The costumes Patrick McDowell designed for the critically acclaimed New English Ballet Theatre’s new performance Rosamunde, will be revealed inside the London’s Royal Opera House in Covent Garden on Friday.
Commissioned in early 2020 and put on hold due to the pandemic until now, the project is a part of Royal Opera House’s Next Generation Festival, which spotlights promising merging artists from junior companies and premier dance schools from around the world.
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McDowell collaborated with choreographer Morgann Runacre-Temple to create costumes that played with opacity, revealing different parts of the body throughout the piece while maintaining his sustainable ethos. The designer worked with Italian mill Carvico to use high-quality Lycra regenerated from ghost fishing nets to create these one-off costumes in London.
“As a student at Central Saint Martins, I would buy standing tickets at the Royal Opera House and be in awe of the incredible dance talent this country has to offer. For me, it was an escape to another world. I dreamed of once dressing dancers at this historic and storied institution. Creating costumes for NEBT has been a long time coming,” McDowell said.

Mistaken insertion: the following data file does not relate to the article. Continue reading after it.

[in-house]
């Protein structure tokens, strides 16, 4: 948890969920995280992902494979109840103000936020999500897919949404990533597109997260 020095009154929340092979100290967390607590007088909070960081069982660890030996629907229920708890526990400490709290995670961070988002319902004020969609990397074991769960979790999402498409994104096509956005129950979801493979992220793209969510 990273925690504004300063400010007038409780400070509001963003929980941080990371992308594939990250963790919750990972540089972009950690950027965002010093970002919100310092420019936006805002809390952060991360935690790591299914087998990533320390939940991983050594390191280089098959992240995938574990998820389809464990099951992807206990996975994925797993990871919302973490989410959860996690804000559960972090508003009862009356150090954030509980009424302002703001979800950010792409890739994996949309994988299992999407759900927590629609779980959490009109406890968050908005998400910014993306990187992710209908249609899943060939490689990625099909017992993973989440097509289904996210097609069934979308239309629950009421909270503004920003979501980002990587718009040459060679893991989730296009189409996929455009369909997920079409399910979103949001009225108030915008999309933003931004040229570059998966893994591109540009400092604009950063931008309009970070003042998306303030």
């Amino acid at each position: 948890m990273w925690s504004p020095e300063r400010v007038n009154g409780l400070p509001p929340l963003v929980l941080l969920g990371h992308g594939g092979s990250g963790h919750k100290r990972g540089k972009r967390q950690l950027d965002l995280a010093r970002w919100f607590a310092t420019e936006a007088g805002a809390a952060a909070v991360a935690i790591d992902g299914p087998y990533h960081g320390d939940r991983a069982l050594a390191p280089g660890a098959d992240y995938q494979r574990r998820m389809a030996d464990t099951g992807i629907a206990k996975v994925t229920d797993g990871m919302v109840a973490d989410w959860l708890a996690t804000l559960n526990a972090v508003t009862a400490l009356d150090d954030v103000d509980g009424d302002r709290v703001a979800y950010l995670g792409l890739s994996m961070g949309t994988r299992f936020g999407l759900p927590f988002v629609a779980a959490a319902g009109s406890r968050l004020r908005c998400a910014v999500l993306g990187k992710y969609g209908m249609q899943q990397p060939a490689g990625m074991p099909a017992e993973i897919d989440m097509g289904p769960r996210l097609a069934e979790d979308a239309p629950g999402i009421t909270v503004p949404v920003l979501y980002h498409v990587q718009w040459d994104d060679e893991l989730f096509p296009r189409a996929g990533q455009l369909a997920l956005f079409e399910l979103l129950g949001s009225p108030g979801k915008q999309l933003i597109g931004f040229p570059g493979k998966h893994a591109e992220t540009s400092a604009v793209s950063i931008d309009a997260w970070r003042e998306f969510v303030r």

“With over 15 design revisions and four fittings at the iconic Pineapple Studios, we eventually got to a place where together with the choreography the piece made sense. We played with different levels of opacity in regenerated materials to create mystery and ultimately costumes,” he added.
Runacre-Temple said the starting point for the performance is Schubert’s Rosamunde String Quartet, and the dancers play with ideas of concealing and revealing the moving body, and possibilities of creating an illusion on stage.
“I was interested in the sensuality of touch and of being touched, and the amorphous nature of the growing, changing human form throughout life. Patrick worked with me to create this dark and mysterious energy by working with different opacities with black costumes on a black box stage,” she added.
The New English Ballet Theatre is considered one of Britain’s top ballet companies. It commissions new work from choreographers for dancers from the U.K. and beyond and promotes young talent in performance, choreography, music and design. Over the past 12 years, it has furthered the careers of more than 100 dancers.
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